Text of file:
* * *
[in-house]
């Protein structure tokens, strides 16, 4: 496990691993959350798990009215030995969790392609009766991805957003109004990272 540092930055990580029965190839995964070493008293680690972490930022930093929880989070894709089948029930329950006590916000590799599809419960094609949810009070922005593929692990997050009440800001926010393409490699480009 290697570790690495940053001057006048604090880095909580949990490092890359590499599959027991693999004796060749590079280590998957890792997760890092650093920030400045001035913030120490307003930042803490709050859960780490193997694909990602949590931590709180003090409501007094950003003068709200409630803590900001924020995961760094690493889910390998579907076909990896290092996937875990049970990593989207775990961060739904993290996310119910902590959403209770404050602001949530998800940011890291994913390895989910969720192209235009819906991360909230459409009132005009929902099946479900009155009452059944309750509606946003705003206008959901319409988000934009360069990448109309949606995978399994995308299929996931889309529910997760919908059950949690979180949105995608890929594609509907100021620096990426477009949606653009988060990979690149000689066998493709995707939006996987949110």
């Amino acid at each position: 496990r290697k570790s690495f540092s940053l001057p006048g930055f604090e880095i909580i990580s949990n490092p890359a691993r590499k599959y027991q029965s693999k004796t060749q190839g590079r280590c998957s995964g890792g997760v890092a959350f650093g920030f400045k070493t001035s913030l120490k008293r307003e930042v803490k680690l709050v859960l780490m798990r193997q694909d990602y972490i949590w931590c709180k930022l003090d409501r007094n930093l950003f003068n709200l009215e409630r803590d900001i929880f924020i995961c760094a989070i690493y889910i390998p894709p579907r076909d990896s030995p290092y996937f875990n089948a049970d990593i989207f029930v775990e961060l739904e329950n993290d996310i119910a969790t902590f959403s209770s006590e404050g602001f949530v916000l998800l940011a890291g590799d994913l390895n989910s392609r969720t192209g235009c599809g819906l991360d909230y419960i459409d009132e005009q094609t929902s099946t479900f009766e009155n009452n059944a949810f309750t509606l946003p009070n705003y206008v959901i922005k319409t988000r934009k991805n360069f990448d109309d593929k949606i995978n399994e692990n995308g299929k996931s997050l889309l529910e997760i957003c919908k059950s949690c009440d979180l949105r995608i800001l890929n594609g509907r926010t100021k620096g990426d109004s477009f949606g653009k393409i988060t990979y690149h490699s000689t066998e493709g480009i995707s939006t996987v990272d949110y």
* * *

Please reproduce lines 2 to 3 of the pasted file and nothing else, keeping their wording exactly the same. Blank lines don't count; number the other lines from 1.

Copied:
């Protein structure tokens, strides 16, 4: 496990691993959350798990009215030995969790392609009766991805957003109004990272 540092930055990580029965190839995964070493008293680690972490930022930093929880989070894709089948029930329950006590916000590799599809419960094609949810009070922005593929692990997050009440800001926010393409490699480009 290697570790690495940053001057006048604090880095909580949990490092890359590499599959027991693999004796060749590079280590998957890792997760890092650093920030400045001035913030120490307003930042803490709050859960780490193997694909990602949590931590709180003090409501007094950003003068709200409630803590900001924020995961760094690493889910390998579907076909990896290092996937875990049970990593989207775990961060739904993290996310119910902590959403209770404050602001949530998800940011890291994913390895989910969720192209235009819906991360909230459409009132005009929902099946479900009155009452059944309750509606946003705003206008959901319409988000934009360069990448109309949606995978399994995308299929996931889309529910997760919908059950949690979180949105995608890929594609509907100021620096990426477009949606653009988060990979690149000689066998493709995707939006996987949110």
């Amino acid at each position: 496990r290697k570790s690495f540092s940053l001057p006048g930055f604090e880095i909580i990580s949990n490092p890359a691993r590499k599959y027991q029965s693999k004796t060749q190839g590079r280590c998957s995964g890792g997760v890092a959350f650093g920030f400045k070493t001035s913030l120490k008293r307003e930042v803490k680690l709050v859960l780490m798990r193997q694909d990602y972490i949590w931590c709180k930022l003090d409501r007094n930093l950003f003068n709200l009215e409630r803590d900001i929880f924020i995961c760094a989070i690493y889910i390998p894709p579907r076909d990896s030995p290092y996937f875990n089948a049970d990593i989207f029930v775990e961060l739904e329950n993290d996310i119910a969790t902590f959403s209770s006590e404050g602001f949530v916000l998800l940011a890291g590799d994913l390895n989910s392609r969720t192209g235009c599809g819906l991360d909230y419960i459409d009132e005009q094609t929902s099946t479900f009766e009155n009452n059944a949810f309750t509606l946003p009070n705003y206008v959901i922005k319409t988000r934009k991805n360069f990448d109309d593929k949606i995978n399994e692990n995308g299929k996931s997050l889309l529910e997760i957003c919908k059950s949690c009440d979180l949105r995608i800001l890929n594609g509907r926010t100021k620096g990426d109004s477009f949606g653009k393409i988060t990979y690149h490699s000689t066998e493709g480009i995707s939006t996987v990272d949110y």